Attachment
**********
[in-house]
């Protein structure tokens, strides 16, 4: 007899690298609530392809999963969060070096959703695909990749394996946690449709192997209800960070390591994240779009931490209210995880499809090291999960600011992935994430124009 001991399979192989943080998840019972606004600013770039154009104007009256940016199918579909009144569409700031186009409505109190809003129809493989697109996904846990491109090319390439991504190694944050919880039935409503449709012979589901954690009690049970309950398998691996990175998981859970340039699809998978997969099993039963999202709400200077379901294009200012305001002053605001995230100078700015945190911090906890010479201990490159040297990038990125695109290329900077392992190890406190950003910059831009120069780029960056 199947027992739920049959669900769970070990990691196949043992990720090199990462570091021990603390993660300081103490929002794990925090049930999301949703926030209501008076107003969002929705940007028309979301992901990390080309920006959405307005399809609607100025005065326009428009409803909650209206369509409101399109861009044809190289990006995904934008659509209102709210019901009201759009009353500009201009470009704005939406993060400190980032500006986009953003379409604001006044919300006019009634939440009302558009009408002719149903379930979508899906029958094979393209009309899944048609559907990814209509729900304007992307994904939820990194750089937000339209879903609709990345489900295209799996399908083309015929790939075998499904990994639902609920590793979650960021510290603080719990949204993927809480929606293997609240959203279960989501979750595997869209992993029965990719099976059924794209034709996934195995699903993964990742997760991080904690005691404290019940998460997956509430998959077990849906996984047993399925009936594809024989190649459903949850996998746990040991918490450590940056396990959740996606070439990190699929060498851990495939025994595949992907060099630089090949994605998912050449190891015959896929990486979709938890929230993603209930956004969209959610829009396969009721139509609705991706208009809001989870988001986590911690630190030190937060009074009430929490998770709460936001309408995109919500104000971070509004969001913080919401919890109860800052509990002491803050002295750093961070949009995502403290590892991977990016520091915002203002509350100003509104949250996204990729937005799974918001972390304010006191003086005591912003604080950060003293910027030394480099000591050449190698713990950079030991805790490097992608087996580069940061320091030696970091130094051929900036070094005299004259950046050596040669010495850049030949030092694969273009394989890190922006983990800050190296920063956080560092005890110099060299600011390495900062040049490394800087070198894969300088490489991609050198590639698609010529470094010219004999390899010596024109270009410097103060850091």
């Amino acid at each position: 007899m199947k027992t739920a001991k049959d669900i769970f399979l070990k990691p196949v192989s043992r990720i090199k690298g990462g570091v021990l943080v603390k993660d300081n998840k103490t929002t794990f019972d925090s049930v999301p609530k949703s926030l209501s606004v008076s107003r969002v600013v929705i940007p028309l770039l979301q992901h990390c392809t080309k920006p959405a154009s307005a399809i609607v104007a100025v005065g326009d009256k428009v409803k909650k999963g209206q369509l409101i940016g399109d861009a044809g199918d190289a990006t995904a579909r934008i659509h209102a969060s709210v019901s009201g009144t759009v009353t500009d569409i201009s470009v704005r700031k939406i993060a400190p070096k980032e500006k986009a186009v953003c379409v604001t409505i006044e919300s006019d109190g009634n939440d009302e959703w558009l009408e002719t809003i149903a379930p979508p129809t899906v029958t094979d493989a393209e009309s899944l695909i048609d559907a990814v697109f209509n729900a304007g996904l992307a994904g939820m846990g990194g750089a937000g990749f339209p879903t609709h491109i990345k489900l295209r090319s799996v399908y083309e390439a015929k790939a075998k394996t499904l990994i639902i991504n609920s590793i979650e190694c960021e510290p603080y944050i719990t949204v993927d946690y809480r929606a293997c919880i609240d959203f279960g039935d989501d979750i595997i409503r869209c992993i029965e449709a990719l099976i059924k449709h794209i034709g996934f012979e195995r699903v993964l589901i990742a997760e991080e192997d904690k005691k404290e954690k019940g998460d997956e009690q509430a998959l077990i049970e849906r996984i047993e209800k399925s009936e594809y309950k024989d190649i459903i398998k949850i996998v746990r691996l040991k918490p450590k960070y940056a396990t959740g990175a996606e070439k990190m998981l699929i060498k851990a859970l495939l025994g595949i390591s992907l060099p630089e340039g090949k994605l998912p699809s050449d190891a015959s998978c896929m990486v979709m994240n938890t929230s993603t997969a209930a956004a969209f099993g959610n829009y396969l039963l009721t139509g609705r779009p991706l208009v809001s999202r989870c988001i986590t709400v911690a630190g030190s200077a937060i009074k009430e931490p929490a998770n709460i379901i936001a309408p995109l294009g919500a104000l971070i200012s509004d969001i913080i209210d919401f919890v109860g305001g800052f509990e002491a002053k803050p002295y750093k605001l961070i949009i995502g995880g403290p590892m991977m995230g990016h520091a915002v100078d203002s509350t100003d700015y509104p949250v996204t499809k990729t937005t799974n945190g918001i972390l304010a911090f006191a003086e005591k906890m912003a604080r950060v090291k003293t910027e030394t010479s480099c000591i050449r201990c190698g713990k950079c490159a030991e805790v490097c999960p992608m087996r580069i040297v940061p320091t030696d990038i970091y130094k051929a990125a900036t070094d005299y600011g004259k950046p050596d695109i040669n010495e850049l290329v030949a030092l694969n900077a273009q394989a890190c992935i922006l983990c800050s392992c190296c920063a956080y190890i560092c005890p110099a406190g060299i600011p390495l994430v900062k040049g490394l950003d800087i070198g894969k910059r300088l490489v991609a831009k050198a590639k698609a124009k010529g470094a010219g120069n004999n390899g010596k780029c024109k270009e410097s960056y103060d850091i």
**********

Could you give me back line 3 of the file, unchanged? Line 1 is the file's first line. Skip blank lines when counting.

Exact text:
């Amino acid at each position: 007899m199947k027992t739920a001991k049959d669900i769970f399979l070990k990691p196949v192989s043992r990720i090199k690298g990462g570091v021990l943080v603390k993660d300081n998840k103490t929002t794990f019972d925090s049930v999301p609530k949703s926030l209501s606004v008076s107003r969002v600013v929705i940007p028309l770039l979301q992901h990390c392809t080309k920006p959405a154009s307005a399809i609607v104007a100025v005065g326009d009256k428009v409803k909650k999963g209206q369509l409101i940016g399109d861009a044809g199918d190289a990006t995904a579909r934008i659509h209102a969060s709210v019901s009201g009144t759009v009353t500009d569409i201009s470009v704005r700031k939406i993060a400190p070096k980032e500006k986009a186009v953003c379409v604001t409505i006044e919300s006019d109190g009634n939440d009302e959703w558009l009408e002719t809003i149903a379930p979508p129809t899906v029958t094979d493989a393209e009309s899944l695909i048609d559907a990814v697109f209509n729900a304007g996904l992307a994904g939820m846990g990194g750089a937000g990749f339209p879903t609709h491109i990345k489900l295209r090319s799996v399908y083309e390439a015929k790939a075998k394996t499904l990994i639902i991504n609920s590793i979650e190694c960021e510290p603080y944050i719990t949204v993927d946690y809480r929606a293997c919880i609240d959203f279960g039935d989501d979750i595997i409503r869209c992993i029965e449709a990719l099976i059924k449709h794209i034709g996934f012979e195995r699903v993964l589901i990742a997760e991080e192997d904690k005691k404290e954690k019940g998460d997956e009690q509430a998959l077990i049970e849906r996984i047993e209800k399925s009936e594809y309950k024989d190649i459903i398998k949850i996998v746990r691996l040991k918490p450590k960070y940056a396990t959740g990175a996606e070439k990190m998981l699929i060498k851990a859970l495939l025994g595949i390591s992907l060099p630089e340039g090949k994605l998912p699809s050449d190891a015959s998978c896929m990486v979709m994240n938890t929230s993603t997969a209930a956004a969209f099993g959610n829009y396969l039963l009721t139509g609705r779009p991706l208009v809001s999202r989870c988001i986590t709400v911690a630190g030190s200077a937060i009074k009430e931490p929490a998770n709460i379901i936001a309408p995109l294009g919500a104000l971070i200012s509004d969001i913080i209210d919401f919890v109860g305001g800052f509990e002491a002053k803050p002295y750093k605001l961070i949009i995502g995880g403290p590892m991977m995230g990016h520091a915002v100078d203002s509350t100003d700015y509104p949250v996204t499809k990729t937005t799974n945190g918001i972390l304010a911090f006191a003086e005591k906890m912003a604080r950060v090291k003293t910027e030394t010479s480099c000591i050449r201990c190698g713990k950079c490159a030991e805790v490097c999960p992608m087996r580069i040297v940061p320091t030696d990038i970091y130094k051929a990125a900036t070094d005299y600011g004259k950046p050596d695109i040669n010495e850049l290329v030949a030092l694969n900077a273009q394989a890190c992935i922006l983990c800050s392992c190296c920063a956080y190890i560092c005890p110099a406190g060299i600011p390495l994430v900062k040049g490394l950003d800087i070198g894969k910059r300088l490489v991609a831009k050198a590639k698609a124009k010529g470094a010219g120069n004999n390899g010596k780029c024109k270009e410097s960056y103060d850091i």